A 2017 study suggests that failing to enter into deep sleep earlier in life could be linked to a higher risk of dementia later in life.
If you feel like you’re always sleep deprived, you’re not alone. Forty-five percent or almost half of the world does not get enough sleep. Consistently bad sleep has been shown to lead to a higher risk of diabetes, stroke and heart disease. Poor sleeping habits have also long been linked to dementia patients, for whom issues like sleepwalking, frequent sleep disturbance and insomnia are common.
But a 2017 study suggests that failing to enter into deep sleep earlier in life could be linked to a higher risk of dementia later. The study tracked REM sleep, considered the dreaming stage, in 321 patients over the age of 60 for three years, from 1995 to 1998. Researchers then followed up with patients for up to 19 years, tracking whether they were diagnosed with dementia.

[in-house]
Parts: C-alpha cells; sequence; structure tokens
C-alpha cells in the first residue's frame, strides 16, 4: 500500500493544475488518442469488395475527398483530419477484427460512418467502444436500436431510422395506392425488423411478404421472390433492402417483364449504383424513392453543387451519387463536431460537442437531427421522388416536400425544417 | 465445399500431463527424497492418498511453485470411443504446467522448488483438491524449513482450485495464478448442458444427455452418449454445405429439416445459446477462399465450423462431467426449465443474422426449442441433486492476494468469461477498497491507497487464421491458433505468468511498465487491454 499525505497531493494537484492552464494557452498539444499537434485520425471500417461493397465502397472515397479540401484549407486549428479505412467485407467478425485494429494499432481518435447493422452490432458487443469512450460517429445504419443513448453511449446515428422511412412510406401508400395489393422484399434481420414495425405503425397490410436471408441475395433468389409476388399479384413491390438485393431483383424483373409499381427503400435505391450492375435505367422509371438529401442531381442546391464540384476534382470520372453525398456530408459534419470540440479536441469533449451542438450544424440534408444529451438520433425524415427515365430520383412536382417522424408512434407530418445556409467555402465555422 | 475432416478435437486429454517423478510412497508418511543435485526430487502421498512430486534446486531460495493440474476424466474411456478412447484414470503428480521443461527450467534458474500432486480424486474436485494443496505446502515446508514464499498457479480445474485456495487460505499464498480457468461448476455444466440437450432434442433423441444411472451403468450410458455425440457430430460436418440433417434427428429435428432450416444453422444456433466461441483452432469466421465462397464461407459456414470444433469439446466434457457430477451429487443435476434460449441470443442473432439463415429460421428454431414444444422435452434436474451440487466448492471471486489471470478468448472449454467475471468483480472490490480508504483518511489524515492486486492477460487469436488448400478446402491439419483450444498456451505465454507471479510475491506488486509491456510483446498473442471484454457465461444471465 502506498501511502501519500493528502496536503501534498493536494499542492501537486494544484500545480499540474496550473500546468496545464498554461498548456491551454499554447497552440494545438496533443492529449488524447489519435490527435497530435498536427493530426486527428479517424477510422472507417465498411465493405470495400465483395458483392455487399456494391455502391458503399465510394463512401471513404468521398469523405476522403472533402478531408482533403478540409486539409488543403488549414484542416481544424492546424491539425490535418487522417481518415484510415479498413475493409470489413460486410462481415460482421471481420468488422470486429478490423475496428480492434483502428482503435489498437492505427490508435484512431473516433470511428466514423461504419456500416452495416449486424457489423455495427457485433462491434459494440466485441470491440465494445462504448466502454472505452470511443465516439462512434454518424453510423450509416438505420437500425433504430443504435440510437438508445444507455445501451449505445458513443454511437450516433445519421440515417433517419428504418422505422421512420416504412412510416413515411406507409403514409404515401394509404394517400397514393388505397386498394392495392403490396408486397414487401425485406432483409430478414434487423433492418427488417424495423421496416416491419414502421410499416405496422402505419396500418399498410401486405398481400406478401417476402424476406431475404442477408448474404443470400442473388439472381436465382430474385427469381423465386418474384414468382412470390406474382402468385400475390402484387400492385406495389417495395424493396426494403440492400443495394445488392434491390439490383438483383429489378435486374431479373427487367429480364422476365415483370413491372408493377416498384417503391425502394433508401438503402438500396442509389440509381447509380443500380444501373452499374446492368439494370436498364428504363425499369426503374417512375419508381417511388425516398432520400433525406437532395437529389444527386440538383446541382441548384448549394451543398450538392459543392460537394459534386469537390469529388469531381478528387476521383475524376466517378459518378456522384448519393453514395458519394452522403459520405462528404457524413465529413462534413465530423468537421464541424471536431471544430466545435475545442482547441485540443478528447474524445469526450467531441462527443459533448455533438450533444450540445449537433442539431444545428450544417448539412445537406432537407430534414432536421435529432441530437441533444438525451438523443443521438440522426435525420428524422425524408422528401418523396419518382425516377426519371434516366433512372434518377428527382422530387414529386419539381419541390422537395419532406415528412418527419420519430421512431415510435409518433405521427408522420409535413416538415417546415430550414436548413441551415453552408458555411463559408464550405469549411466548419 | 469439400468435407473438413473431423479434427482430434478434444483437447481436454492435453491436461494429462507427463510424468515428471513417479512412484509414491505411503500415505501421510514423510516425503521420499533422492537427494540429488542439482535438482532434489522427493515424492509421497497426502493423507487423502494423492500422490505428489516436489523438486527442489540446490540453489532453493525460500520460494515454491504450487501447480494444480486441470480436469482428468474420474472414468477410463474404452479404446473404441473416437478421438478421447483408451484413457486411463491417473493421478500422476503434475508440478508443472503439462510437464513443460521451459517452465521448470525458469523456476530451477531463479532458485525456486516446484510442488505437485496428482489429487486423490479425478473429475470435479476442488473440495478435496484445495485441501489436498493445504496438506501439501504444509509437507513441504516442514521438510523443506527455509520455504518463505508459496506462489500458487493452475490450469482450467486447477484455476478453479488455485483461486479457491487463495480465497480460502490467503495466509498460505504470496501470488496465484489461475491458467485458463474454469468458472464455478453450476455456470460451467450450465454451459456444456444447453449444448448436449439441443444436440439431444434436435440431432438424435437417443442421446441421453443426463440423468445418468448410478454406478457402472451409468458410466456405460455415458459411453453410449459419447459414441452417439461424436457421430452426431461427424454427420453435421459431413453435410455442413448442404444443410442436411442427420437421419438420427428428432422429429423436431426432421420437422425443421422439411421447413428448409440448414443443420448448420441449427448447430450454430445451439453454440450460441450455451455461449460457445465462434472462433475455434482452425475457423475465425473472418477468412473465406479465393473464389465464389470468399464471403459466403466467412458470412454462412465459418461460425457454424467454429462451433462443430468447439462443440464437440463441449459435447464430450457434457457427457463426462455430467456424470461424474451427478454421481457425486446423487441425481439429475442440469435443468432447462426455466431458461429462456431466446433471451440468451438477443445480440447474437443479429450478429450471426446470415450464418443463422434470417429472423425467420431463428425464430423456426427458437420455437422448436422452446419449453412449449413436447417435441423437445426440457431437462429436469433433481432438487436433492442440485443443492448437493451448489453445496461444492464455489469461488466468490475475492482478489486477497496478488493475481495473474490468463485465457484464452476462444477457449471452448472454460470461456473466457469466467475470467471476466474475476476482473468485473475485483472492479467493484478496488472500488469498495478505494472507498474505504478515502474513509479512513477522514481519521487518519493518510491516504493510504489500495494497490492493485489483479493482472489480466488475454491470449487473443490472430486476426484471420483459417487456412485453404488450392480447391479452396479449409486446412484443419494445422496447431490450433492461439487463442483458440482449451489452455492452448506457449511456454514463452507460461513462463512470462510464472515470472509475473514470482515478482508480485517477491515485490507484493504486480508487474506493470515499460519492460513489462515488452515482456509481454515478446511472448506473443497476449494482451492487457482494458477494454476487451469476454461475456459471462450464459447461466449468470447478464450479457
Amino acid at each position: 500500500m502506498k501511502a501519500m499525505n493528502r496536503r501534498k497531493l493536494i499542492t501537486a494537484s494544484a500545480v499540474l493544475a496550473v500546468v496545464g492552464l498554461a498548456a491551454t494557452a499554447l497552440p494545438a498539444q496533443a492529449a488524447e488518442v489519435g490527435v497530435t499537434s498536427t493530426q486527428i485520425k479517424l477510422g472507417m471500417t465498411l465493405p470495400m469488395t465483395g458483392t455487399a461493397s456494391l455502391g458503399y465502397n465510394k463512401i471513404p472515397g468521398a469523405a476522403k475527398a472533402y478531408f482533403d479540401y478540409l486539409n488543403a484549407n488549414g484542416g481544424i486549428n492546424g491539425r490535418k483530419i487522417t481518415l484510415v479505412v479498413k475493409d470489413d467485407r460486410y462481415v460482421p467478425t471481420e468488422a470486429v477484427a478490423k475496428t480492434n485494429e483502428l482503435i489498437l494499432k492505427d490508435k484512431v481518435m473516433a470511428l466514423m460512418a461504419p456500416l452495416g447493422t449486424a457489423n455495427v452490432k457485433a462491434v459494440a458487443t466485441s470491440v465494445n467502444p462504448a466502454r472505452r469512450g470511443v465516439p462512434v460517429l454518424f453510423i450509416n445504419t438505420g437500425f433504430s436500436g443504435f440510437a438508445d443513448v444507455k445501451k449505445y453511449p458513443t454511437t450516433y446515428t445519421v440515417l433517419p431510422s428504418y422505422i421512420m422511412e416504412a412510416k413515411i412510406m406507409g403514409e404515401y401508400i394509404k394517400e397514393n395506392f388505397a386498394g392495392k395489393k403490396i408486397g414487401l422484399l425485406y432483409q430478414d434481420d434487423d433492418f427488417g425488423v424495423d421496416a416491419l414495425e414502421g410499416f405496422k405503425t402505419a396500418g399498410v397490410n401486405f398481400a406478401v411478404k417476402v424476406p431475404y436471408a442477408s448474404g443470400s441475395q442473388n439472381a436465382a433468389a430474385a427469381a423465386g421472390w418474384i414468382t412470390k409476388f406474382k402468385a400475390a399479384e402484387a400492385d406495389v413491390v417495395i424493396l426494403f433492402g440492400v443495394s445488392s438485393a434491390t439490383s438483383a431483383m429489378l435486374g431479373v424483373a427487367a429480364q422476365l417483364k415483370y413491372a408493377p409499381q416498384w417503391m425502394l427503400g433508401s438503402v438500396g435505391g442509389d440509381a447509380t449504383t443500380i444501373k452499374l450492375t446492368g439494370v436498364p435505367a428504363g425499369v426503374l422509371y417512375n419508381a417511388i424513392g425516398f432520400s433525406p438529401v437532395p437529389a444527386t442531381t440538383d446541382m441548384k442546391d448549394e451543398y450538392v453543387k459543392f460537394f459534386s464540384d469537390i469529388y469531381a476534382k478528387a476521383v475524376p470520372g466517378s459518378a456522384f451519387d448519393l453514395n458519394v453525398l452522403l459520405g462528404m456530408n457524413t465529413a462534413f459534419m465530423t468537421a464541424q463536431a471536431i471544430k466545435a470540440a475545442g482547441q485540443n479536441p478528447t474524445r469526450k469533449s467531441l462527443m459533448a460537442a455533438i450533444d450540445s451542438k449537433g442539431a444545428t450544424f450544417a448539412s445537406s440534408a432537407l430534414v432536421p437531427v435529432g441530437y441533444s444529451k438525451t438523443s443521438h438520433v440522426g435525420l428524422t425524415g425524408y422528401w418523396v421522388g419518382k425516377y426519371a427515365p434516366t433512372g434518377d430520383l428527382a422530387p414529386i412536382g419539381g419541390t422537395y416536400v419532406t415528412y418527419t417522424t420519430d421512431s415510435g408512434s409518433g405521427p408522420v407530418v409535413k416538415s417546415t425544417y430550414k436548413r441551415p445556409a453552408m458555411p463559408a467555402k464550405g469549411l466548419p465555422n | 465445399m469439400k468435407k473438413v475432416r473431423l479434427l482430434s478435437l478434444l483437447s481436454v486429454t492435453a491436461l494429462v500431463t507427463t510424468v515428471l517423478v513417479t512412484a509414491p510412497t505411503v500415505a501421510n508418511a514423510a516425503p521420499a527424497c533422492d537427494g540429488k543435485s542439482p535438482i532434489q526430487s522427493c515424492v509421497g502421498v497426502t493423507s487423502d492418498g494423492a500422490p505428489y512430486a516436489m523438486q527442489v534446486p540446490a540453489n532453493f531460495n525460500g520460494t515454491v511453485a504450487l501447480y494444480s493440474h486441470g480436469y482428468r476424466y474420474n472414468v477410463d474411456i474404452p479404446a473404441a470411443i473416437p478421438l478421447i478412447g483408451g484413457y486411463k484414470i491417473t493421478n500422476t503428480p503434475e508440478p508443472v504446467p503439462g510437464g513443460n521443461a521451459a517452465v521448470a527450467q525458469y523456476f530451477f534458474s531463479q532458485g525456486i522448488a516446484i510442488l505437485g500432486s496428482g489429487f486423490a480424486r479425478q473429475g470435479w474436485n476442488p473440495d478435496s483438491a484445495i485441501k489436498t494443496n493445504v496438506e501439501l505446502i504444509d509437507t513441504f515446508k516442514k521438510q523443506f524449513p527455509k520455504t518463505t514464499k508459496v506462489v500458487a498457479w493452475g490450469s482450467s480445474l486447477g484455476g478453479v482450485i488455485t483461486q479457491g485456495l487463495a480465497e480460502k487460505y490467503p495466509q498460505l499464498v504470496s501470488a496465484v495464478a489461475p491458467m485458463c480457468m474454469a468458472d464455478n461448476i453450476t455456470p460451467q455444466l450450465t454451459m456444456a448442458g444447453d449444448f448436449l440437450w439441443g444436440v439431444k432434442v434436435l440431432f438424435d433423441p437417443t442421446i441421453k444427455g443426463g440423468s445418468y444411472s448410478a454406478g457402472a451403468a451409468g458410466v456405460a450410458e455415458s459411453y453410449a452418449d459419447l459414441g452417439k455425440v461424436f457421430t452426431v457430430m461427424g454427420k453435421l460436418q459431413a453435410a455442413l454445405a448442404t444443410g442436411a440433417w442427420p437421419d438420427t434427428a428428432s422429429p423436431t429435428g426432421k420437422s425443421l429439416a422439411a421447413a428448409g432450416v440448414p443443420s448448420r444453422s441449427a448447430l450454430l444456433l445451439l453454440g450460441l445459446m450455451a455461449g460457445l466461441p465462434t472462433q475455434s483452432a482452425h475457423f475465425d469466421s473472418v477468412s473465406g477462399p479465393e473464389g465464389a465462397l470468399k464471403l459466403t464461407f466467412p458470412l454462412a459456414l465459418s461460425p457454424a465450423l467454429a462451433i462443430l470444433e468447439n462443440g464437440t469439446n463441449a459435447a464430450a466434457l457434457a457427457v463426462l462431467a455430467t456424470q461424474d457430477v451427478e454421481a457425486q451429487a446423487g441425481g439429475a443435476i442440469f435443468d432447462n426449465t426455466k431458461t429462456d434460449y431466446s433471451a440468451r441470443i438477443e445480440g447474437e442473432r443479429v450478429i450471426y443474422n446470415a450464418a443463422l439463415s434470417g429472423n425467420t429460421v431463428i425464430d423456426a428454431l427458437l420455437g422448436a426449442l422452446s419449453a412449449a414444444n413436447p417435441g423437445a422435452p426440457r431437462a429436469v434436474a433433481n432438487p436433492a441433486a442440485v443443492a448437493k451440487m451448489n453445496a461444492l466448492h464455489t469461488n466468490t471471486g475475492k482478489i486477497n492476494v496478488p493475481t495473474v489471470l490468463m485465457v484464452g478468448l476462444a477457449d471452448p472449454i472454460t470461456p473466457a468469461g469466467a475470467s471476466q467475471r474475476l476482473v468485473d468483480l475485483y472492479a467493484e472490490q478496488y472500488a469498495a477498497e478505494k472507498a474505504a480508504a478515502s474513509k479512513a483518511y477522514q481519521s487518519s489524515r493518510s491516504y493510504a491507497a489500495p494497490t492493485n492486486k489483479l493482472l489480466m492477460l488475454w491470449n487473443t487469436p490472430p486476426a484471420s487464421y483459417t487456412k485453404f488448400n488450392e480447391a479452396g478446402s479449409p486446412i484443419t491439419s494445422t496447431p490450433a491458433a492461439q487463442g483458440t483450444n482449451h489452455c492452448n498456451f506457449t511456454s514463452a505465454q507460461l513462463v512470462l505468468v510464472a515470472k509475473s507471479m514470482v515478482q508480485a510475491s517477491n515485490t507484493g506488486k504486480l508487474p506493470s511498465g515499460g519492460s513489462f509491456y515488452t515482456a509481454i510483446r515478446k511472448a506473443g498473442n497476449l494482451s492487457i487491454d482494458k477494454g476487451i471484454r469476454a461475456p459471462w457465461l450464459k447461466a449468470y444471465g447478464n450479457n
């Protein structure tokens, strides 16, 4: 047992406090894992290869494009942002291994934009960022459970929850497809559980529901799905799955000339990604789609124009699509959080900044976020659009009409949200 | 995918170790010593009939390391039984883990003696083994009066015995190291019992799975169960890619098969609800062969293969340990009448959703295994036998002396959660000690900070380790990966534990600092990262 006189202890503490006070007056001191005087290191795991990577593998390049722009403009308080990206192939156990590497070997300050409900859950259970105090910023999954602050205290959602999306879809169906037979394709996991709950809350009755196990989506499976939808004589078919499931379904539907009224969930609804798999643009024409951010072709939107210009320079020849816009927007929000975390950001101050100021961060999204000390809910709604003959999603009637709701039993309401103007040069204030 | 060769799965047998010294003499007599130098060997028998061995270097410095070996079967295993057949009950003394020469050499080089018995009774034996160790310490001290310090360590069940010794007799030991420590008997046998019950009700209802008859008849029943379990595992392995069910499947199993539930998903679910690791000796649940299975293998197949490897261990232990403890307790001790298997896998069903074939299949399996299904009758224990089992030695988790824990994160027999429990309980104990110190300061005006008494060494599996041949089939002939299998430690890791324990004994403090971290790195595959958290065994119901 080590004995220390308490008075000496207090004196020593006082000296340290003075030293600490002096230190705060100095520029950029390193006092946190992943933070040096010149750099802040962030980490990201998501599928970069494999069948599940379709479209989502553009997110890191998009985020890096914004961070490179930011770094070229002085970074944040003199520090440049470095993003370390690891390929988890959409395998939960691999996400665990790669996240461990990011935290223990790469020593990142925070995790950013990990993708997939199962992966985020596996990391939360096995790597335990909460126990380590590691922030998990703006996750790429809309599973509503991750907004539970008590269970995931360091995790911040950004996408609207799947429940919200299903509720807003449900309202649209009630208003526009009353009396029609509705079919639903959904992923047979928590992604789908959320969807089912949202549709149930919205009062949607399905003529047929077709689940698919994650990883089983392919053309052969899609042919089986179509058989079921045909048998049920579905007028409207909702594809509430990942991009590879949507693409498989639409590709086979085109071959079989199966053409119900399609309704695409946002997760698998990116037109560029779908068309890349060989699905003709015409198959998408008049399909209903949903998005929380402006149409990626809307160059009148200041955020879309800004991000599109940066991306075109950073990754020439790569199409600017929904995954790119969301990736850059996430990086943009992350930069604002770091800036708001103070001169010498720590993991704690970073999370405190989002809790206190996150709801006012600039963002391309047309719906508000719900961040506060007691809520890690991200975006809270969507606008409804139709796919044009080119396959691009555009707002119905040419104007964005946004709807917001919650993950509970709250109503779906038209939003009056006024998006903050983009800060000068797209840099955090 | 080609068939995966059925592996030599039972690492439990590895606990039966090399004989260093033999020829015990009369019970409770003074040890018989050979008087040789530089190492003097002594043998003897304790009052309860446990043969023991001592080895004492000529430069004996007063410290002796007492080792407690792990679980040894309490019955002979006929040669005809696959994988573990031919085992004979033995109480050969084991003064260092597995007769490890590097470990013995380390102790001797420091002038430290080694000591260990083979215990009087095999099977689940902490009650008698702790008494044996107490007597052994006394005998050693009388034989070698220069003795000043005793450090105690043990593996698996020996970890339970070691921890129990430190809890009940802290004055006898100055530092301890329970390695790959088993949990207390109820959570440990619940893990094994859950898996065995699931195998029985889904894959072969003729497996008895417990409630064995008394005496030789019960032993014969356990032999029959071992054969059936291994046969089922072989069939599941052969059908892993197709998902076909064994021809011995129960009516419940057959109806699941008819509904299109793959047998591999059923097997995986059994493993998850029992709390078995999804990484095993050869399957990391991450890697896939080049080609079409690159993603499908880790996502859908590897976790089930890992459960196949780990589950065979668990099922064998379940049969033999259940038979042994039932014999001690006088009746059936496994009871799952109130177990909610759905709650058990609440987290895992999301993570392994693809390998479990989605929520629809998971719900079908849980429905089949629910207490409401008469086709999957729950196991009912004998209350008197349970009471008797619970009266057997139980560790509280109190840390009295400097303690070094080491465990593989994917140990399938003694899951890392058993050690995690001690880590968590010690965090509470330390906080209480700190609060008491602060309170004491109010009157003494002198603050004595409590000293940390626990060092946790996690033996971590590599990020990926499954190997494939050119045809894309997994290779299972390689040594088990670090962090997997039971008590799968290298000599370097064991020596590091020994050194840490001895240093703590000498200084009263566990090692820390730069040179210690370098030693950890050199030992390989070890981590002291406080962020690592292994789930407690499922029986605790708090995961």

Of the 321 participants, 32 developed dementia, 24 of these cases were Alzheimer’s. The study found that people who took longer to enter REM sleep and spent less time in that sleep stage were more likely to develop dementia. People with dementia spent an average of 17 percent of their night in REM sleep, compared to 20 percent spent in REM for healthy participants. Just a one percent drop in time spent in REM sleep corresponded to a 9 percent increase in risk of developing dementia. Other stages of sleep did not affect dementia risk.
Read the full write-up on sleep and Alzheimer’s here.